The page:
U.S. gives 12 Russian diplomats the boot over ‘undiplomatic’ activities as General Assembly debates isolating Russia (UPDATED)

11th emergency special session of the U.N. General Assembly on Russia’s invasion of Ukraine, in New York City
United Nations Secretary General Antonio Guterres speaks during the 11th emergency special session of the 193-member U.N. General Assembly on Russia’s invasion of Ukraine, at the United Nations Headquarters in Manhattan, New York City, New York, U.S. February 28, 2022.
REUTERS/Carlo Allegri

The United States has expelled 12 Russian diplomats at the United Nations over national security concerns, U.S. and Russian diplomats said on Monday.

The announcement came on the same day that the 193-member United Nations General Assembly began meeting on the crisis in Ukraine ahead of a vote this week to isolate Russia by deploring its “aggression against Ukraine” and demanding Russian troops stop fighting and withdraw.

Russia’s U.N. Ambassador Vassily Nebenzia told reporters the diplomats had been asked to leave by March 7. He said Russia would respond to the move “because it’s diplomatic practice.”

Nebenzia then raised the issue at the start of a U.N. Security Council meeting on the humanitarian situation in Ukraine, describing the U.S. move as “hostile” and a violation of its commitments as host of the U.N. headquarters in New York.

U.S. Deputy U.N. Ambassador Richard Mills responded: “Those diplomats that have been asked to leave the United States were engaged in activities that were not in accordance with their responsibilities and obligations as diplomats.”

He said they had been asked to leave “so they do not harm the national security of the host country,” adding that the decision was taken in full accordance with the U.N. headquarters agreement.

The United States and its allies have already slapped sweeping economic sanctions on Moscow for its attack on Ukraine — the biggest assault on a European state since World War II — and moved to ramp up military and other assistance.

General Assembly

The General Assembly will vote this week on a draft resolution similar to a text vetoed by Russia in the 15-member Security Council on Friday. No country has a veto in the General Assembly and Western diplomats expect the resolution, which needs two-thirds support, to be adopted.

While General Assembly resolutions are non-binding, they carry political weight. The United States and allies see action at the United Nations as a chance to show that Russia is isolated because of its invasion of neighboring Ukraine.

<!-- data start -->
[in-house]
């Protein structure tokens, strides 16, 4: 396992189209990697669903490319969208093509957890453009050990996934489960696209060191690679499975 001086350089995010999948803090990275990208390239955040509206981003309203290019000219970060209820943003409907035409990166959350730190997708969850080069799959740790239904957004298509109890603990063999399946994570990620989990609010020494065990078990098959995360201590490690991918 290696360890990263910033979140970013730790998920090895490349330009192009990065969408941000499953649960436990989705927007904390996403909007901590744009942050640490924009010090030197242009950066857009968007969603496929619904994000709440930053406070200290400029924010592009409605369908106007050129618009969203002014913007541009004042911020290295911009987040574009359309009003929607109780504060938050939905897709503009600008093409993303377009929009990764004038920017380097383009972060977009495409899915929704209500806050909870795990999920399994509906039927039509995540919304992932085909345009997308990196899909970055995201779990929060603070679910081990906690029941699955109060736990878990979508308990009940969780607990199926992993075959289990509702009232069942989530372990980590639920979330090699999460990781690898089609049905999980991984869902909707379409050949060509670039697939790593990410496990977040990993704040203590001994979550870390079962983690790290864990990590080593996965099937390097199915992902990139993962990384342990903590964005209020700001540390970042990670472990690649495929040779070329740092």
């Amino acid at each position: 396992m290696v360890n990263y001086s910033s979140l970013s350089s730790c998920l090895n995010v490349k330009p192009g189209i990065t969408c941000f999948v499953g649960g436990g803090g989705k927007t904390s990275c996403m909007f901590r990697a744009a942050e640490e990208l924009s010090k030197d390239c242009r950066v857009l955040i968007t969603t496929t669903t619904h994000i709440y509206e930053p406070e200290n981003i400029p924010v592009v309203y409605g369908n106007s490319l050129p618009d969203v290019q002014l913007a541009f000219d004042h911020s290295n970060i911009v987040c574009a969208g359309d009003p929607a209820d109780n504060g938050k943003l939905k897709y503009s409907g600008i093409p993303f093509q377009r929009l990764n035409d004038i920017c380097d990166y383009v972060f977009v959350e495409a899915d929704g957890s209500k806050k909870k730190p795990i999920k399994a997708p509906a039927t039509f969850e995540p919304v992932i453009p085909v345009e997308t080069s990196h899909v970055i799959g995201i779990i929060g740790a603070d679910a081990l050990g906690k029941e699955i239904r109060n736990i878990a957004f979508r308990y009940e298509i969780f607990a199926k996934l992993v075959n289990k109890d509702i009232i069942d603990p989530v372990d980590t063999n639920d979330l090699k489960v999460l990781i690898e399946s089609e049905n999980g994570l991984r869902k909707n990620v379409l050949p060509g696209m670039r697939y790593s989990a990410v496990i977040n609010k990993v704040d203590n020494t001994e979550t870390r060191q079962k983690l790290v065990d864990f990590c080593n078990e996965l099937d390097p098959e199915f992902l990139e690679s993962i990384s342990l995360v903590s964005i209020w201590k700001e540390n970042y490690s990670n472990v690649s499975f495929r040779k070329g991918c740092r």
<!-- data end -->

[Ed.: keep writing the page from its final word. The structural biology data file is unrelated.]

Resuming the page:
The draft resolution already has at least 80 co-sponsors, diplomats said on Monday. More than 100 countries are due to speak before the General Assembly votes.

French U.N. Ambassador Nicolas de Riviere said: “No one can avert their gaze, abstention is not an option.”

Ceasefire talks between Russian and Ukrainian officials began on the Belarusian border on Monday as Russia faces deepening economic isolation.

U.N. Secretary-General Antonio Guterres said he hoped the talks would “produce not only an immediate halt to the fighting, but also a path towards a diplomatic solution.”

He described Russian President Vladimir Putin’s decision on Sunday to put Russia’s nuclear deterrent on high alert as a “chilling development,” telling the General Assembly that nuclear conflict is “inconceivable.”

Putin’s ‘madness’

Ukraine’s U.N. Ambassador Sergiy Kyslytsya described Putin’s order to put Russian nuclear forces on alert as “madness.”

“If he wants to kill himself he doesn’t have to use a nuclear arsenal, he has to do what the guy in Berlin did in a bunker in 1945,” Kyslytsya told the General Assembly, referencing Adolf Hitler’s suicide.

Guterres also warned about the impact of the conflict on civilians and said it could become Europe’s worst humanitarian and refugee crisis in decades.

“Although Russian strikes are reportedly largely targeting Ukrainian military facilities, we have credible accounts of residential buildings, critical civilian infrastructure and other non-military targets sustaining heavy damage,” he said.

Russia’s U.N. Ambassador Vassily Nebenzia said Russia’s actions in Ukraine were being “distorted.” He told the General Assembly: “The Russian army does not pose a threat to the civilians of Ukraine, is not shelling civilian areas.”

This story was updated on Feb. 28 at 3:45 p.m.